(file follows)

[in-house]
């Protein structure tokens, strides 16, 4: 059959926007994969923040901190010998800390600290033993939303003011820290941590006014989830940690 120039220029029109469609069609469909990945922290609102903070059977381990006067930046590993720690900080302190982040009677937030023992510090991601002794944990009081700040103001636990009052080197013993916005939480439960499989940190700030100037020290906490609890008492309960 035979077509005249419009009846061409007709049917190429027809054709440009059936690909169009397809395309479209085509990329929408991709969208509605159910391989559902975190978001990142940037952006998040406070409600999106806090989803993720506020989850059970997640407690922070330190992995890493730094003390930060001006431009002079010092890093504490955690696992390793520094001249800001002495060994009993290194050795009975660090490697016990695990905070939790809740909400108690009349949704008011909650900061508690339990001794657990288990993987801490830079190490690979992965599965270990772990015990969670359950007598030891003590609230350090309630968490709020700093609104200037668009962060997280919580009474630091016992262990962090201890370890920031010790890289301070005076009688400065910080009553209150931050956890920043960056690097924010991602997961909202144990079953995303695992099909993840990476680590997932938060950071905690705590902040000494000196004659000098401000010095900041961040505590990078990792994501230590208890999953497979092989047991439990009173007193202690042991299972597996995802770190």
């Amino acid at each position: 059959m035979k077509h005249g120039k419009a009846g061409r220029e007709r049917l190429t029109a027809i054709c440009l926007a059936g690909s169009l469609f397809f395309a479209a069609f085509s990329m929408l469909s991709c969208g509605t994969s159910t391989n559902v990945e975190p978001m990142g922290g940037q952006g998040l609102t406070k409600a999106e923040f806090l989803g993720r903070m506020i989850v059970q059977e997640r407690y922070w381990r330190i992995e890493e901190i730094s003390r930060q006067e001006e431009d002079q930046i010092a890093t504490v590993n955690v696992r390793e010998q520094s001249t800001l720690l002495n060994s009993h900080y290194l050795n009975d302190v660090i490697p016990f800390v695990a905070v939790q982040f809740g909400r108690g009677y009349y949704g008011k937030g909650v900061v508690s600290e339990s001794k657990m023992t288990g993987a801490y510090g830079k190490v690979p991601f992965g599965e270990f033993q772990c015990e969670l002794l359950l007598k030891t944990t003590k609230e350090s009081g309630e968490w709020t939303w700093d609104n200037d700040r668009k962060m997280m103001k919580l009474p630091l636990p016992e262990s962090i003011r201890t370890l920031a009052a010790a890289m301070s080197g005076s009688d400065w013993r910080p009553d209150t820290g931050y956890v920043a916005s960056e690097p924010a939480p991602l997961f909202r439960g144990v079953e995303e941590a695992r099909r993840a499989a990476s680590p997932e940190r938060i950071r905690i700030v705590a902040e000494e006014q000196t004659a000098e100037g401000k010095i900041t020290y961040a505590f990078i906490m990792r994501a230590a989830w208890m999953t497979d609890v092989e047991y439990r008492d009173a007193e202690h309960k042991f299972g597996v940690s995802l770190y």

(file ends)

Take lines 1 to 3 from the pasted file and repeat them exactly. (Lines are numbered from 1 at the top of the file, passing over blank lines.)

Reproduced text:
[in-house]
């Protein structure tokens, strides 16, 4: 059959926007994969923040901190010998800390600290033993939303003011820290941590006014989830940690 120039220029029109469609069609469909990945922290609102903070059977381990006067930046590993720690900080302190982040009677937030023992510090991601002794944990009081700040103001636990009052080197013993916005939480439960499989940190700030100037020290906490609890008492309960 035979077509005249419009009846061409007709049917190429027809054709440009059936690909169009397809395309479209085509990329929408991709969208509605159910391989559902975190978001990142940037952006998040406070409600999106806090989803993720506020989850059970997640407690922070330190992995890493730094003390930060001006431009002079010092890093504490955690696992390793520094001249800001002495060994009993290194050795009975660090490697016990695990905070939790809740909400108690009349949704008011909650900061508690339990001794657990288990993987801490830079190490690979992965599965270990772990015990969670359950007598030891003590609230350090309630968490709020700093609104200037668009962060997280919580009474630091016992262990962090201890370890920031010790890289301070005076009688400065910080009553209150931050956890920043960056690097924010991602997961909202144990079953995303695992099909993840990476680590997932938060950071905690705590902040000494000196004659000098401000010095900041961040505590990078990792994501230590208890999953497979092989047991439990009173007193202690042991299972597996995802770190």
């Amino acid at each position: 059959m035979k077509h005249g120039k419009a009846g061409r220029e007709r049917l190429t029109a027809i054709c440009l926007a059936g690909s169009l469609f397809f395309a479209a069609f085509s990329m929408l469909s991709c969208g509605t994969s159910t391989n559902v990945e975190p978001m990142g922290g940037q952006g998040l609102t406070k409600a999106e923040f806090l989803g993720r903070m506020i989850v059970q059977e997640r407690y922070w381990r330190i992995e890493e901190i730094s003390r930060q006067e001006e431009d002079q930046i010092a890093t504490v590993n955690v696992r390793e010998q520094s001249t800001l720690l002495n060994s009993h900080y290194l050795n009975d302190v660090i490697p016990f800390v695990a905070v939790q982040f809740g909400r108690g009677y009349y949704g008011k937030g909650v900061v508690s600290e339990s001794k657990m023992t288990g993987a801490y510090g830079k190490v690979p991601f992965g599965e270990f033993q772990c015990e969670l002794l359950l007598k030891t944990t003590k609230e350090s009081g309630e968490w709020t939303w700093d609104n200037d700040r668009k962060m997280m103001k919580l009474p630091l636990p016992e262990s962090i003011r201890t370890l920031a009052a010790a890289m301070s080197g005076s009688d400065w013993r910080p009553d209150t820290g931050y956890v920043a916005s960056e690097p924010a939480p991602l997961f909202r439960g144990v079953e995303e941590a695992r099909r993840a499989a990476s680590p997932e940190r938060i950071r905690i700030v705590a902040e000494e006014q000196t004659a000098e100037g401000k010095i900041t020290y961040a505590f990078i906490m990792r994501a230590a989830w208890m999953t497979d609890v092989e047991y439990r008492d009173a007193e202690h309960k042991f299972g597996v940690s995802l770190y």